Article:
A big part of the problem is that, instead of having a real give and take debate on health-care in the Congress resulting in a typical respectful compromise., the controlling Dem House Speaker arrogantly wise-cracked that people could read the 2,500 page bill after it was passed. Then she proceeded to use Democratic total control of the government to proceed to act like a dictator. But dictatorship always leads to rotten solutions for difficult problems.
    Now the dictatorship mentality is working hard to defend Obamacare by telling people they were all too stupid to pick their own medical insurance coverage. That it was”substandard’ or too expensive so the liberals in Congress just had to save them from themselves.

  • Frank

    People have the right to make their own decisions and pay for it. No one is stopping them.

  • Frank

    All I am saying is that people have their own choices to make and should pay for their own choices instead of expecting others to.

  • Frank

    No one is forcing anyone to live by another’s convictions except those that demand others pay for something that they want.

  • Duane Lamers

    Ms Grossman, why not come out directly and clearly and state that you believe it is the taxpayers’ responsibility to pay for birth control? You know that it isn’t a “health issue” unless you choose to redefine “health.”

    Nor do you mention the fact that all insurance plans must include maternity costs despite the fact that many insured do not need this feature. The same can be said about many other features of programs that your president says people need.

  • Duane Lamers

    Yes, “it’s the law.” Also on the lawbooks are immigration regulations which are not enforced despite their being “the law.”

    And then there are Obama’s many unilateral changes made to “The Law” despite the fact that laws are to be made and changed only by Congress. Perhaps you find no problem with selective enforcement of laws–as long as you are in agreement with the selections made.

  • The employer is paying for it either way, whether they give you a paycheck to buy it or subsidize your insurance to buy it.

  • Frank

    No once they pay someone its no longer their money. There is a distinction.

  • Larry

    Only when the decisions are something they have a right to control. Employers do not have a right to control how their compensation is used by their employees. You are advocating taking decisions away from the people who have a right to make them.

    An employee’s health insurance is their benefit, one heavily regulated and controlled by the government as a matter of course. If employers wanted to divest themselves of the responsibility of providing such things, they have that option. They just don’t have the option of telling the insured how to use the policies.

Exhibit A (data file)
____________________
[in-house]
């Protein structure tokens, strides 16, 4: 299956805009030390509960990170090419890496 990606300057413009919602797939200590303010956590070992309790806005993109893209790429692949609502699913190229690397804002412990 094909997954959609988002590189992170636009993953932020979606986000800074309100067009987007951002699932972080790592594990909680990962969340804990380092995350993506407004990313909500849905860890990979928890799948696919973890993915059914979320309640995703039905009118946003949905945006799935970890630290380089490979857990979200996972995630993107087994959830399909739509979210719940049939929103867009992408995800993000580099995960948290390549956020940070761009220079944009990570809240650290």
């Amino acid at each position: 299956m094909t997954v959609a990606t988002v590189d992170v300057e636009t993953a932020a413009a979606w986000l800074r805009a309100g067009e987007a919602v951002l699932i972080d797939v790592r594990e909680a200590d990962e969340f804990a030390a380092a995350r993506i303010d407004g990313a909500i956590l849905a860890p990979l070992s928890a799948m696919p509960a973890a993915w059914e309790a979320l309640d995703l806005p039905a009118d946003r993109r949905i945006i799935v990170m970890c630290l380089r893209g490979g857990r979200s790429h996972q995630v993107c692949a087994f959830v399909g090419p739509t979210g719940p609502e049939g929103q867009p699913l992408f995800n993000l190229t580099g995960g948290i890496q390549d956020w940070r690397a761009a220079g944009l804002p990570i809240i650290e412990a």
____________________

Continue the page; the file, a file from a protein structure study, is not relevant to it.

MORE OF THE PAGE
• Larry

    That would only be true if the ACA did not exist. But it does. These companies are looking for an excuse to get out of it using silly arguments.

  • Ian Clark

    The fact that something is covered, does not mean that it will be used. And so here is what I think: if you’re running a business and have strong religious convictions, work to create an environment in the workplace which supports your beliefs. Lets say you run a Catholic hospital and are worried about having to provide plans which cover birth control. Rather than try to fight every detail in your policies and in the law, why not work actively in your community to show people the moral ills of choosing to use birth control or having an abortion?

    Jesus said “Render therefore unto Caesar the things which are Caesar’s; and unto God the things that are God’s”. And so in he same way, if the law requires you to pay for something, pay for it. You’ll never be totally happy. But, equally, give “unto God” – that is to say, preach and live the gospel so as to show people how to live in accordance with Scripture, even if it is contrary to the law.

  • Frank

    Not at all. People can spend their own money how they choose, including on birth control and abortions.

    Employers have a choice on what benefits they want to provide. If someone wants a different set of benefits they can find a company to work for that offers what they want. If employers are forced to pay for things they don’t want to they will just stop providing heath coverage.

  • Frank

    ACA as it was passed does not and will never exist. You’ll see.

  • Argon

    Hmm… Private corporations should not be subject to ethical constraints posed by governments under which they operate? So corporations are also exempt from anti-bribery laws? Ayn Rand would be happy.